Commenting on social media Rupprechter said that the report was a “farce” and that as far as Austrian sausages are concerned “they are and remain the best”. He said that the WHO report was spreading fear, and tweeted an image of himself tucking into a huge plate of cold cuts (pictured on the right).
Krebswarnung b Fleisch&Wurst ist Farce&verunsichert nur d Menschen!Österreichs Wurst ist und bleibt die Beste!AR 😉 pic.twitter.com/n0wwTdqFxD
— Andrä Rupprechter (@BMRupprechter) October 27, 2015
“Placing ham on the same level as asbestos is outrageous nonsense and only serves to unsettle people,” Rupprechter wrote in a Facebook post on Tuesday.
The WHO report said that 50g of processed red meat a day – less than two slices of ham or one sausage – increased the chance of developing bowel cancer by 18 percent.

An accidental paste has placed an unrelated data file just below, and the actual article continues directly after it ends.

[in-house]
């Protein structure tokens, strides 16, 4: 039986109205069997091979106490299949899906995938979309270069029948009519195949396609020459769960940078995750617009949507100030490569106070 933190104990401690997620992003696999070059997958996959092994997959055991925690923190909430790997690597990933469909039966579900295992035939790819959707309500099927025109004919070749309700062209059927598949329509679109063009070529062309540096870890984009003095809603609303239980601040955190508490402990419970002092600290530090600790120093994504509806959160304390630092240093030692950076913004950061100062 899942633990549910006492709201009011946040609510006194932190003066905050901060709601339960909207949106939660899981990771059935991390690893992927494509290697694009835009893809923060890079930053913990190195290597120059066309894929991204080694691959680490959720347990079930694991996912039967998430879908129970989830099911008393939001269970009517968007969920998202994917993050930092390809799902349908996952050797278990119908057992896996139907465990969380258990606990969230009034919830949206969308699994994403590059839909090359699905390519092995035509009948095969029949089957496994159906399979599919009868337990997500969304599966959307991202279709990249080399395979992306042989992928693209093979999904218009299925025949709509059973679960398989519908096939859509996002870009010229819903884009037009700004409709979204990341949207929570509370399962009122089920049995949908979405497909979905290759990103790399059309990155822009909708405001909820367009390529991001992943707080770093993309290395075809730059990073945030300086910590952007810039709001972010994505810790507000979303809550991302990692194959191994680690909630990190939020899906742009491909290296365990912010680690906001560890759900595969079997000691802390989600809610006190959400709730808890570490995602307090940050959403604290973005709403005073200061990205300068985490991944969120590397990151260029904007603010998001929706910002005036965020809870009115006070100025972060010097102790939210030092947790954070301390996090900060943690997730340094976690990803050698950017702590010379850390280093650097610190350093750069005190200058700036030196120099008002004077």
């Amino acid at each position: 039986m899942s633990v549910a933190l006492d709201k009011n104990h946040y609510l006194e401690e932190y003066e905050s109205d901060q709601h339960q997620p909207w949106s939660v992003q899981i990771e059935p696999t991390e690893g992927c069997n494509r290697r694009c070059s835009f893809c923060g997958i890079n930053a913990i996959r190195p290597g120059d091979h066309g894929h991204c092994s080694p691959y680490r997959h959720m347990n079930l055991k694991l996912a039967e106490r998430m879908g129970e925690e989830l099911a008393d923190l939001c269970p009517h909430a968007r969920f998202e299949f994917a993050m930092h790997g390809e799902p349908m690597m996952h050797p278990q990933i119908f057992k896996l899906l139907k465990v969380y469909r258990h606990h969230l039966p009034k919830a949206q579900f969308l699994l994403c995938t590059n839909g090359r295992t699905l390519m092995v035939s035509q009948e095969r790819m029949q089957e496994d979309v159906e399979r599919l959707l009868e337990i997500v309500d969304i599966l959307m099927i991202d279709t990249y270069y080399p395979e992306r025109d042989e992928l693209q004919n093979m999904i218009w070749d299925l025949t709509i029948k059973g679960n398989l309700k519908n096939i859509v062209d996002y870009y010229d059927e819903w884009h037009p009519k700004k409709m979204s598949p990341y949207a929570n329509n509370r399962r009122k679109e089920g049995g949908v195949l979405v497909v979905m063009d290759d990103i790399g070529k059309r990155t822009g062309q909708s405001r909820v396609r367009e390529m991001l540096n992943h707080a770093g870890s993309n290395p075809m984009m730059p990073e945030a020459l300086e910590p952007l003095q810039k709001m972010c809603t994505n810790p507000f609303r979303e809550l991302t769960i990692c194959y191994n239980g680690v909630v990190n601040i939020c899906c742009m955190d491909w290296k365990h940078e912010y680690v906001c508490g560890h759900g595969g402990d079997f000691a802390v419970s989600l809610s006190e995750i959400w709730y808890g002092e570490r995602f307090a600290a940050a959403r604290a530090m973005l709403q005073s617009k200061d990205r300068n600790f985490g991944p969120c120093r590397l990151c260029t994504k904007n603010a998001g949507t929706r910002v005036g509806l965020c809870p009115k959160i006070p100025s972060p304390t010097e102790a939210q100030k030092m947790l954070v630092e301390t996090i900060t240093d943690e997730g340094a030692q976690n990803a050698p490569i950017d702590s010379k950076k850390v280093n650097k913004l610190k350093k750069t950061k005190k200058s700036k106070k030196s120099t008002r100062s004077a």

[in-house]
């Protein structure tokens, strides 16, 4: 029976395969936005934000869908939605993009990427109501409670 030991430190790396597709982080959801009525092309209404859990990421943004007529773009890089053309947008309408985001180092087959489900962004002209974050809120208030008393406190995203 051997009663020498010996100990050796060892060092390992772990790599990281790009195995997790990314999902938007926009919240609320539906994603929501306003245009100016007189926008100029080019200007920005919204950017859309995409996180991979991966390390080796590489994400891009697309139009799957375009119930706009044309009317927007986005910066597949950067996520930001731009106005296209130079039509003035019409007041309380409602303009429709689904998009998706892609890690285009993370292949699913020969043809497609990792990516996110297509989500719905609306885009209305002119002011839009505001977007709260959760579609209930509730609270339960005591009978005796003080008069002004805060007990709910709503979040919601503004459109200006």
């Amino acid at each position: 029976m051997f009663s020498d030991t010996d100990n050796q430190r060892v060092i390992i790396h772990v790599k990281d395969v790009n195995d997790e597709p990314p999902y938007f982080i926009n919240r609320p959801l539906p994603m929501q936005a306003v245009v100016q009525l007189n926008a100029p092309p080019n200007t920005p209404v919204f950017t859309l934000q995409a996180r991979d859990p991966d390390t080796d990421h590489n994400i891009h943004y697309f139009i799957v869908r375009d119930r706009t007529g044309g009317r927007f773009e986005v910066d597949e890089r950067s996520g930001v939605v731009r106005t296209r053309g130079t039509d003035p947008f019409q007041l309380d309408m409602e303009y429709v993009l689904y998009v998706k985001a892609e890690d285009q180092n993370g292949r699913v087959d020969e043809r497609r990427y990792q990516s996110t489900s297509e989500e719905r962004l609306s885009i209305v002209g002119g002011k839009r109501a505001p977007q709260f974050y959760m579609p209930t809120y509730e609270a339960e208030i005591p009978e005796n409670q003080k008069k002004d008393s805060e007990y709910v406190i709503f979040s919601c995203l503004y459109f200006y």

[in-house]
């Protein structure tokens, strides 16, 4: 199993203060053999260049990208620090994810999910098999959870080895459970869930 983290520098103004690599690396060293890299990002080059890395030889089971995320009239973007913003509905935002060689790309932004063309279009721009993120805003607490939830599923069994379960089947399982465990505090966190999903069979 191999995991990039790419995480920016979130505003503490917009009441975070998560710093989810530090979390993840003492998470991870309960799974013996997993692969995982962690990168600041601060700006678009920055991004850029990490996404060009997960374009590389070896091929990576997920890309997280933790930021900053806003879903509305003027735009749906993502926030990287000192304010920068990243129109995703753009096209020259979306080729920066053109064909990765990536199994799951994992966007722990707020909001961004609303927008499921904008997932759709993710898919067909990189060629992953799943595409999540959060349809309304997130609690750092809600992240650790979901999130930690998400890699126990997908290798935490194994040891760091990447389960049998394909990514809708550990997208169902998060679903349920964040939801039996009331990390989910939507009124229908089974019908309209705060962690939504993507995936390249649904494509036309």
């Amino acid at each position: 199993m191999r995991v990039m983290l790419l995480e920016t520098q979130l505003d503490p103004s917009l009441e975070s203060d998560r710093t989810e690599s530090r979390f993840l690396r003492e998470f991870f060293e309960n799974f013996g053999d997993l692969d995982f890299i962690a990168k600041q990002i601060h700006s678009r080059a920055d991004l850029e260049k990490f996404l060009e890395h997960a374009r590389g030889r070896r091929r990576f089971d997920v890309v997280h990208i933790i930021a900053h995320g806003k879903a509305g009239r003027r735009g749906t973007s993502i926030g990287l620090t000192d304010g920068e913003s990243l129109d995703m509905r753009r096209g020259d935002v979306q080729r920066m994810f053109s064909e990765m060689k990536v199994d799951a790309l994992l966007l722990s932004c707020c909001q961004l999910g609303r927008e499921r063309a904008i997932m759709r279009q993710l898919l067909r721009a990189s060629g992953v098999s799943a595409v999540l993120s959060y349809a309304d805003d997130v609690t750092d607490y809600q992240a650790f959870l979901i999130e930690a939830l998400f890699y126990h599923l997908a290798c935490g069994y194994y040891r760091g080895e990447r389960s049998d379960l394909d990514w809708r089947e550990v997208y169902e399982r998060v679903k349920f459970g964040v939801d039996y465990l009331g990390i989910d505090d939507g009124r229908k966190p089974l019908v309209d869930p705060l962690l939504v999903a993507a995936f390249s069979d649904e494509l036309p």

It is the first time the WHO has said that there is “sufficient evidence” to make the link between processed meat and cancer. It said that red meats were “probably carcinogenic” but that there was limited evidence.
Processed meat is meat which has been smoked, cured, or had salt or preservatives added to it to extend its shelf life or change its taste. It is the chemicals involved in the processing which could be increasing the risk of cancer.
The WHO report findings are sure to be felt keenly in Austria, which is famous for its gourmet hams and different varieties of cured sausages. Austrians devoured a whopping 65.3 kg of meat in 2013.
Pork consumption in particular has increased in Austria in recent years, overtaking beef, veal and poultry. Pig farming remains an important part of Austria’s agriculture. Around 2.9 million pigs are kept on 25,600 farms, according to figures from the Ministry of Agriculture.
Within Europe, only jamón-loving Spaniards consume more pork than Austrians (with Denmark and Germany close behind).